Published Date: 03/24/2014
By Reneé Watkins
Social and professional online networking has quickly become an important tool in the Human Resources arsenal for connecting with a larger pool of passive candidates for future job openings. Often, recruiters can narrow their search within these tools by focusing on specific groups or associations to which these candidates may belong or are following.
There are a number of professional associations that focus either on a specific industry or role common across all industry verticals. Many of these associations are large enough to have a national following, with local chapters having regular discussions and expanding membership. Typically, such associations can be divided into one of two groups, functional and technical. Some examples are:
- AAA (American Accounting Association)
For Accountants, Finance Specialists, Controllers, etc.
- AMA (American Marketing Association)
Dedicated to serving the educational and professional needs of marketing professionals
- CSCMP (Council of Supply Chain Management Professionals)
Worldwide professional association dedicated to the advancement and dissemination of research and knowledge on supply chain management
- SHRM (Society for Human Resource Management)
Largest organization for HR professionals including HR Generalists, HR Managers, HR Diversity, HR Business Partners, Compensation, Benefits, Employee Relations, and University Relations
- ASME (American Society of Mechanical Engineers)
Known for Mechanical Engineering, but also collaboration, knowledge sharing and skill development across all engineering disciplines, standards, and certifications
- IACSIT (International Association of Computer Science and Information Technology)
For Computer Science and Information Technology
- INCOSE (International Council on Systems Engineering)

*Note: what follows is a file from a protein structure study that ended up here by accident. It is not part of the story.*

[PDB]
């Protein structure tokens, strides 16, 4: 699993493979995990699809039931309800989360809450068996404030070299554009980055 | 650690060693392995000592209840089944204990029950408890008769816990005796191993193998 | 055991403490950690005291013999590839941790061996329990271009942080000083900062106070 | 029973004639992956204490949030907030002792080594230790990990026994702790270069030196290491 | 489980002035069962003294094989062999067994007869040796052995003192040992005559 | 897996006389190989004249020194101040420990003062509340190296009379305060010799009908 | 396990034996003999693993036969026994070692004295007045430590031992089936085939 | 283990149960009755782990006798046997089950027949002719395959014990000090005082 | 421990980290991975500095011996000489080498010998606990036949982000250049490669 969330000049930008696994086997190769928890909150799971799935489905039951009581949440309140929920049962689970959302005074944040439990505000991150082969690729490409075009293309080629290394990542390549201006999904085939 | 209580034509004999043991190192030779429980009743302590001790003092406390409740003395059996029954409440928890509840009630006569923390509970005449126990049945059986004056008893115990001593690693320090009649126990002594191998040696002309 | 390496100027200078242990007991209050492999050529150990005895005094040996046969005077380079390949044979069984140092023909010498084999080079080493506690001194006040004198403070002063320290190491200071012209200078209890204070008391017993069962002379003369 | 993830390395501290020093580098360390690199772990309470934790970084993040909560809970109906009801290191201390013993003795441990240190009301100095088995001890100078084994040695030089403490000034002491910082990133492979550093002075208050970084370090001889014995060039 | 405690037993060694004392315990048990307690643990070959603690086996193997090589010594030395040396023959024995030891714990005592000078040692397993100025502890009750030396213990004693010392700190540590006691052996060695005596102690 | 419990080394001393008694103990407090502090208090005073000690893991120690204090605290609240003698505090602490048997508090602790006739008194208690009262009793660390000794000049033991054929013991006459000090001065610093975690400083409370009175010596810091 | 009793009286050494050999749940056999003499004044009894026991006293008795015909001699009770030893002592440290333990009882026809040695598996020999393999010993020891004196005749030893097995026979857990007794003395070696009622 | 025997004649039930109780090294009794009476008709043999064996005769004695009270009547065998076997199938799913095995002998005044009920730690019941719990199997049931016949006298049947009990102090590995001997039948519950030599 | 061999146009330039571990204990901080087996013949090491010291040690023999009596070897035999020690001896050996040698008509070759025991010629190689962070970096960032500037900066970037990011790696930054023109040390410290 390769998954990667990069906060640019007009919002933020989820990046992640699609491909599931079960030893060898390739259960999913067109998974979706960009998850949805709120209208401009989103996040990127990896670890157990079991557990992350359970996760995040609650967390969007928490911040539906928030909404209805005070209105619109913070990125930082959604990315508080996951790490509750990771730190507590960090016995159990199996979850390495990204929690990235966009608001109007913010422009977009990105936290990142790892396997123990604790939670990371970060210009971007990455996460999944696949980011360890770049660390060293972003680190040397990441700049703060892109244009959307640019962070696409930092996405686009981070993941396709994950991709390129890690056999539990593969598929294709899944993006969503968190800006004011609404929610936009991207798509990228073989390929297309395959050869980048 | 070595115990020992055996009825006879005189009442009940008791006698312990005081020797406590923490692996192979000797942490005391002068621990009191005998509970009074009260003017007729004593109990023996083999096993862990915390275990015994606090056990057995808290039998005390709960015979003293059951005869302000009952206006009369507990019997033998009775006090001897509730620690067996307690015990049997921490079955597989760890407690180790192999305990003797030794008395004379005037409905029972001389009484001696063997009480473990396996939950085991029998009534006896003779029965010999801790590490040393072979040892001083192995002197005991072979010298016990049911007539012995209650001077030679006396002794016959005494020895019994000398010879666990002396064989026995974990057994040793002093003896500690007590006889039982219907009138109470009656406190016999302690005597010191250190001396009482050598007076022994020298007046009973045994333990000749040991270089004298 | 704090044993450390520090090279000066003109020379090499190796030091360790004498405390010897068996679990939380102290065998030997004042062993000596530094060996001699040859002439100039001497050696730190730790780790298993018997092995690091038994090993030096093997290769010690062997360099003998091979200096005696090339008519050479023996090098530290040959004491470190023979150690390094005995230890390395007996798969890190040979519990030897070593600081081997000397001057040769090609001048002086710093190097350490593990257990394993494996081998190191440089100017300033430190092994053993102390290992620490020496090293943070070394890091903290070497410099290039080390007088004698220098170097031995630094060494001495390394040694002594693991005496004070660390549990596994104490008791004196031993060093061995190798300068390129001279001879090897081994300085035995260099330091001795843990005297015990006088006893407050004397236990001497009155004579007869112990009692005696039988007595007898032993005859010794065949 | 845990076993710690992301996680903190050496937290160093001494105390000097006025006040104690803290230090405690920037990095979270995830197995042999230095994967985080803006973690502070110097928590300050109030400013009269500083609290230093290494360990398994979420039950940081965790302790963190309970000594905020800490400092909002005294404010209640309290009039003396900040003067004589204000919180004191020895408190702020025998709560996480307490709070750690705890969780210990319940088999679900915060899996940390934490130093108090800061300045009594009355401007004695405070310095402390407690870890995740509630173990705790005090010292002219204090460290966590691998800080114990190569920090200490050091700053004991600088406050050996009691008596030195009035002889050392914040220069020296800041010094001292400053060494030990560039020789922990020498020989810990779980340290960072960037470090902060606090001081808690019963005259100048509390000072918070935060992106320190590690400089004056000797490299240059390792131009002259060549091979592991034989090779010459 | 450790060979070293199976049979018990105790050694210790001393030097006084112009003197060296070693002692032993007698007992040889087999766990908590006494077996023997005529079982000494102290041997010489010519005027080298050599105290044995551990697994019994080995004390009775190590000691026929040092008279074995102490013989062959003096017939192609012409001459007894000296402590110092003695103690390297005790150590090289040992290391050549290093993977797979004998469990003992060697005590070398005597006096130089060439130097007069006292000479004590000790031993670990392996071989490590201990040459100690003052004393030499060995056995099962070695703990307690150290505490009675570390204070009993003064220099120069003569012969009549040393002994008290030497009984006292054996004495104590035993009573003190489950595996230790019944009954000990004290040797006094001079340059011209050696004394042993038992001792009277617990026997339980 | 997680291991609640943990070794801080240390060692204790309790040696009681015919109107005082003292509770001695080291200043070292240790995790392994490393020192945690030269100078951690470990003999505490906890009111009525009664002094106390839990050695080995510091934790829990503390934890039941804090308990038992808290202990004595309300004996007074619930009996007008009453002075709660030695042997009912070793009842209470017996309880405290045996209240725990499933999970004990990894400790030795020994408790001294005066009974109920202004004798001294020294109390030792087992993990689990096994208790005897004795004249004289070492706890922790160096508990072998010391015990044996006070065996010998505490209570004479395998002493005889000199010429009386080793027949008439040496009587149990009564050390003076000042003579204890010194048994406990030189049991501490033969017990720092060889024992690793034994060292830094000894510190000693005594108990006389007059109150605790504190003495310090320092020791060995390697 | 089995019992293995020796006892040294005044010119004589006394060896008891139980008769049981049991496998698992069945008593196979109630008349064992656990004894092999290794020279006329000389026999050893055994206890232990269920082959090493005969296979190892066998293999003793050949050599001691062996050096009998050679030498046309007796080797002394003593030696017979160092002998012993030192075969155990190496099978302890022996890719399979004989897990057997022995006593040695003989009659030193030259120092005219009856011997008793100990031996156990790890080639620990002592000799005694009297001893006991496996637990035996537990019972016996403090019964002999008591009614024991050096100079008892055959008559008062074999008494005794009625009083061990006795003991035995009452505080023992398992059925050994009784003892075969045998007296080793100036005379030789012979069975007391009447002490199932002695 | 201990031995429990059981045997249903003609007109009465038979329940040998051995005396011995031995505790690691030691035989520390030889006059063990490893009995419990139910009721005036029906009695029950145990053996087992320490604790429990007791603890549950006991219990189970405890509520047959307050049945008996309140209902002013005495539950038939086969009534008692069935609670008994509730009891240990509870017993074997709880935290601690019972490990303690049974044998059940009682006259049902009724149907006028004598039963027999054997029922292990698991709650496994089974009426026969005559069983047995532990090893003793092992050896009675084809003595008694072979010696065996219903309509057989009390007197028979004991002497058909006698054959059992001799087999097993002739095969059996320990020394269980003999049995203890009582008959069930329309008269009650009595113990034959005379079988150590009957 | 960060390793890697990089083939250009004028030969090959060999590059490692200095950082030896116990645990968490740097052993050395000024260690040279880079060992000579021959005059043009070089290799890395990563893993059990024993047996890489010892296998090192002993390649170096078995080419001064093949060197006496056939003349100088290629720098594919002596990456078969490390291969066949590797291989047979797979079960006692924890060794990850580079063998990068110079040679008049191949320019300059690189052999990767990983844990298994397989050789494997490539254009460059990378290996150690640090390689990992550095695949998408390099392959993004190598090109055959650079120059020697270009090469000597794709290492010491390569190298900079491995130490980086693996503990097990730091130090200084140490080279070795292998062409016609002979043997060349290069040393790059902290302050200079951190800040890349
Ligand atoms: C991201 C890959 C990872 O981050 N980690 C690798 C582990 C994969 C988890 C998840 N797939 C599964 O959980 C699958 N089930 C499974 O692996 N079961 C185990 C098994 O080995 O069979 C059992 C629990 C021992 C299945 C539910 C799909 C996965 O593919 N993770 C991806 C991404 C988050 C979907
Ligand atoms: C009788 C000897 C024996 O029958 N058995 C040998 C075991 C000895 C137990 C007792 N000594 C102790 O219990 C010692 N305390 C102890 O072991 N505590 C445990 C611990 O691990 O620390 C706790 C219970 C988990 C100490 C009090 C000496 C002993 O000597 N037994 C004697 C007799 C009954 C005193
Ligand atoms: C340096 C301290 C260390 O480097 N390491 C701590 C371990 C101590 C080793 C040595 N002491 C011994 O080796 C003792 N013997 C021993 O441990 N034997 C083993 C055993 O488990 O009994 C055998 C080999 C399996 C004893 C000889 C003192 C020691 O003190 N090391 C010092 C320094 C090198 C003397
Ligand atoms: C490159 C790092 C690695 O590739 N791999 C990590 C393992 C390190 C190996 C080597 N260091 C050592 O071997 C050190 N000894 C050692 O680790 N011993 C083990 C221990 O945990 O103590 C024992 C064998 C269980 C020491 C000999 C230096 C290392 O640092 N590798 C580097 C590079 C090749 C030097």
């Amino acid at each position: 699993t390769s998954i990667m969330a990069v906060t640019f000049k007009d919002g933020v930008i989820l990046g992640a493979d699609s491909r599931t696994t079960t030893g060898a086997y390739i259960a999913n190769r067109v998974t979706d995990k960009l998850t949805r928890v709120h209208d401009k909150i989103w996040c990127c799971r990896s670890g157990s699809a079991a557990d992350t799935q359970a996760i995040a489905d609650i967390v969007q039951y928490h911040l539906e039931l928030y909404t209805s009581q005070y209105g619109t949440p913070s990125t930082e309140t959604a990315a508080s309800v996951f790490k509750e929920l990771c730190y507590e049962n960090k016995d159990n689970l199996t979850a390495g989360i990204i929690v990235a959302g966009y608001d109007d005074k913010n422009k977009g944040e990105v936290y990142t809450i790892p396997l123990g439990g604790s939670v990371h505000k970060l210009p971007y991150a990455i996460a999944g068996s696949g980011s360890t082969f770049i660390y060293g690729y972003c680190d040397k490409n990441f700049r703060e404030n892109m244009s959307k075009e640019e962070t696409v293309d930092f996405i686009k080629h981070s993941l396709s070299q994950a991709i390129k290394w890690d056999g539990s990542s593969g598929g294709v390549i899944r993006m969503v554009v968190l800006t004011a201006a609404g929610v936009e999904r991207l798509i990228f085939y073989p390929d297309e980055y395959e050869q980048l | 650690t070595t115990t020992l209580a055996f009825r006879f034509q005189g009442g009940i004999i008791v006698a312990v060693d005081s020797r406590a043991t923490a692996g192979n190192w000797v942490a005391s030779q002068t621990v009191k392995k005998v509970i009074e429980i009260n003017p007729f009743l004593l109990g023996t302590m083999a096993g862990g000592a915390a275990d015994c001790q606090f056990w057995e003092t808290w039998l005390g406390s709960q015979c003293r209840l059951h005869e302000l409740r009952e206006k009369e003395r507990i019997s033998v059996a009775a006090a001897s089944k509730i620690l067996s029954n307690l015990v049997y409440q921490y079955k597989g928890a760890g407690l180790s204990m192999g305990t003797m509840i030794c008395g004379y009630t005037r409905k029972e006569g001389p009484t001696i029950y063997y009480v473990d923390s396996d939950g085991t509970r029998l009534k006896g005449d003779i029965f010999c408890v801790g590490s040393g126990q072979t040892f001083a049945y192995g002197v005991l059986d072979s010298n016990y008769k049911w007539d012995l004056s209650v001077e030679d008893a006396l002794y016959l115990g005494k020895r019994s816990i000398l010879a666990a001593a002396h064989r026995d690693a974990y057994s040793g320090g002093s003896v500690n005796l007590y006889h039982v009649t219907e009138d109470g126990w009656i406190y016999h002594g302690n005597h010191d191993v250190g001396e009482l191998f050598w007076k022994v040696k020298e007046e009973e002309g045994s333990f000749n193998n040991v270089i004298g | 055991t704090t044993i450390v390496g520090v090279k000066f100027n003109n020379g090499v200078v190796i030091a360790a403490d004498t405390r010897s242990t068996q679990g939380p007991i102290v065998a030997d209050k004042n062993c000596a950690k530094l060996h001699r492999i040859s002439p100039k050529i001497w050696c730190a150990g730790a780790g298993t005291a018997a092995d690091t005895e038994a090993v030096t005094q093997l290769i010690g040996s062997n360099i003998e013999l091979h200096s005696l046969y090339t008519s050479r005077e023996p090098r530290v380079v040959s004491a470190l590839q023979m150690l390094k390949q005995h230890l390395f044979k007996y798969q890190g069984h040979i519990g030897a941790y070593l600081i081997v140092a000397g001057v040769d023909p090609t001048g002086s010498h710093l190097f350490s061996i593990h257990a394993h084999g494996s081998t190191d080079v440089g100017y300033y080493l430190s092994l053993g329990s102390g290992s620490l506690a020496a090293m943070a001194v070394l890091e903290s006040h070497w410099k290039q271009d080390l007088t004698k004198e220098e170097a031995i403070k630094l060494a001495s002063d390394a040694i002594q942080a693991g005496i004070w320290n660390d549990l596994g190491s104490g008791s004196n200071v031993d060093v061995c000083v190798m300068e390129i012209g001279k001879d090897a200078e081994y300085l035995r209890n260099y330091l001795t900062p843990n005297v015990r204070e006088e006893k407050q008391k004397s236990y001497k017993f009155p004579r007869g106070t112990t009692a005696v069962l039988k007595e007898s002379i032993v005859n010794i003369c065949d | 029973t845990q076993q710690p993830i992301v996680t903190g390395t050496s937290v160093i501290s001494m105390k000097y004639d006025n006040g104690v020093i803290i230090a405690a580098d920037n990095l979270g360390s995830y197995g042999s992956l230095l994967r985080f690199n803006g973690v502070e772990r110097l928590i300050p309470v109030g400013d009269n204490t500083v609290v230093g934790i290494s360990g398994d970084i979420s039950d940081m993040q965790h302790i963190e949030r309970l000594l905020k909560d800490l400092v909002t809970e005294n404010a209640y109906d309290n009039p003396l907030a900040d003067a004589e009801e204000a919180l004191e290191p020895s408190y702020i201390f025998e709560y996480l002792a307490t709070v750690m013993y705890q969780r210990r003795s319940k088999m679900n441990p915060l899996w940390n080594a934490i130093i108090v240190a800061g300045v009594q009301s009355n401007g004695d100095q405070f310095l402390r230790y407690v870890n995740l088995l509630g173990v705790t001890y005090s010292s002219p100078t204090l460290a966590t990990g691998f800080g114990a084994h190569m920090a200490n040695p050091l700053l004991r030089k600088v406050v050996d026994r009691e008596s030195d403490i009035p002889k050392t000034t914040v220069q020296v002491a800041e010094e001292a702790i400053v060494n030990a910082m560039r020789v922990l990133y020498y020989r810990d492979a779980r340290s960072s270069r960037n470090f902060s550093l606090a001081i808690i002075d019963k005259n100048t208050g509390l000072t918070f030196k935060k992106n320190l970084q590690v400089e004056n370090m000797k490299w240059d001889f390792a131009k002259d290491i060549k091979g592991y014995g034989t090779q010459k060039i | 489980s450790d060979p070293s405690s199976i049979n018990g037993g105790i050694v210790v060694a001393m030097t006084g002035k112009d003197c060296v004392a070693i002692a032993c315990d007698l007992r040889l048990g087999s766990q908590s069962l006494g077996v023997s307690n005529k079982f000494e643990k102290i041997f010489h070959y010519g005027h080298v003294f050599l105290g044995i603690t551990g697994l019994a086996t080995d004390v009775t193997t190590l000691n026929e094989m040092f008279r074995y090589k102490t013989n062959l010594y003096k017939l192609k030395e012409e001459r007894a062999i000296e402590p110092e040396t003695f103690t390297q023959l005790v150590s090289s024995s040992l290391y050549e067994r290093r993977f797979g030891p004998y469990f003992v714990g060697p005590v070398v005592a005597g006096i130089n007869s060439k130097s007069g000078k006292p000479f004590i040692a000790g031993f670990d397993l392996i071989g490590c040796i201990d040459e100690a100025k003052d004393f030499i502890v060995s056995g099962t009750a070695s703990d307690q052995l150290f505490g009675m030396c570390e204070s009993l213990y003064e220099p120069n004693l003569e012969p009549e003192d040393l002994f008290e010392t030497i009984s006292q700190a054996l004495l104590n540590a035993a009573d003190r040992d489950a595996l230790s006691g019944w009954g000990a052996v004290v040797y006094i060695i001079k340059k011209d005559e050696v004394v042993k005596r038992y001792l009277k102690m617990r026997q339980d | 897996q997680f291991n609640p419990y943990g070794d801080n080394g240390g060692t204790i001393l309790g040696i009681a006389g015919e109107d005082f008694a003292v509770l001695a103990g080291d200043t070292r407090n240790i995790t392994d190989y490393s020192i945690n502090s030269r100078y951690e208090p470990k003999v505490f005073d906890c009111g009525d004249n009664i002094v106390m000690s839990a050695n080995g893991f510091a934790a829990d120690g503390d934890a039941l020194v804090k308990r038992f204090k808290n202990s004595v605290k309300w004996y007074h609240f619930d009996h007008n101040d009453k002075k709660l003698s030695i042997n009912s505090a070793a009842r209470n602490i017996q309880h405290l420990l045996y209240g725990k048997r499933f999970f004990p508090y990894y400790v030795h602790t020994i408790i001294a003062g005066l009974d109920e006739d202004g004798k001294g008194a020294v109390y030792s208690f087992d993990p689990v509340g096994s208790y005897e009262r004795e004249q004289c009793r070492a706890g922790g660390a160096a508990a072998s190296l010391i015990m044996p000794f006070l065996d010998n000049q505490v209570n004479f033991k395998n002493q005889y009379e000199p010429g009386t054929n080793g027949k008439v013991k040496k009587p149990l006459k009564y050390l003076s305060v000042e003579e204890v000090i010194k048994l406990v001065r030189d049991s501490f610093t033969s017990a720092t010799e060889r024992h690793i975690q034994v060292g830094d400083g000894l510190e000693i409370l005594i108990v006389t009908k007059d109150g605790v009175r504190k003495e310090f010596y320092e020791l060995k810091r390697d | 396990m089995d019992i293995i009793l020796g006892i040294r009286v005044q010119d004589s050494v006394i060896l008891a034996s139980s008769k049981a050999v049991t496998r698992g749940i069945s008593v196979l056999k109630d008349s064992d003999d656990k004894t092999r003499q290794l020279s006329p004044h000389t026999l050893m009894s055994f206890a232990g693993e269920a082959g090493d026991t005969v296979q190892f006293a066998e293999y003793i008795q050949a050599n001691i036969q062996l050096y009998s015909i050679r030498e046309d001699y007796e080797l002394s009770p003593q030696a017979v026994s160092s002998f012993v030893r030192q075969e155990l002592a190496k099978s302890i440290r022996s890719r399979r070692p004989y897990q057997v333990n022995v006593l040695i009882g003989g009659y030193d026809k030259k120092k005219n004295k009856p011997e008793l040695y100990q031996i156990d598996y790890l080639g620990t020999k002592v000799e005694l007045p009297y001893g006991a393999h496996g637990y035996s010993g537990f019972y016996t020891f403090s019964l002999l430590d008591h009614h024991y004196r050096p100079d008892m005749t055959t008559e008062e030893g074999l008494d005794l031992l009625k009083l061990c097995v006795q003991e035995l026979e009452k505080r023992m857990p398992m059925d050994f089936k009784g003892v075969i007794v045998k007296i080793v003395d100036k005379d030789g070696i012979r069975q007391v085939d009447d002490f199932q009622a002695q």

Dedicated to the advancement of systems engineering
- IEEE (Institute of Electrical and Electronics Engineers)
The largest engineering association in the world with a focus in Electrical and IT/Systems Engineering
Professional recruiters can identify such associations by talking with their existing employees to determine which groups exist and, more importantly, to separate the more “serious” groups from those that may be less organized or less followed.
From here, recruiters can use such group memberships to zero in on their top passive candidates and perhaps engage them directly regarding a current job opening. Proactively, recruiters can begin to assemble a pool of passive candidates to approach with future job openings.
For example, you could add to your search criteria the phrasing “cscmp OR Council of Supply Chain Management Professionals”. Add to this the words “bio OR profile” to eliminate job postings and get the equivalent of a resume or CV. Finally, incorporate “manufacturing OR materials” in order to target specific areas of industry.
Proficiency in mining exactly the results you are looking for will allow you to get the jump on your competition, undoubtedly looking for the same type of candidates in much the same way. By narrowing your search the first time, you can make direct contact more quickly and start a rapport that could lead to the hiring of top talent for your organization.
Candidates with similar skill sets tend to hang out with each other and travel in the same circles. This tendency to form tight bonds with each other, promote online discussions and participate in online associations can be used to your advantage as a recruiter.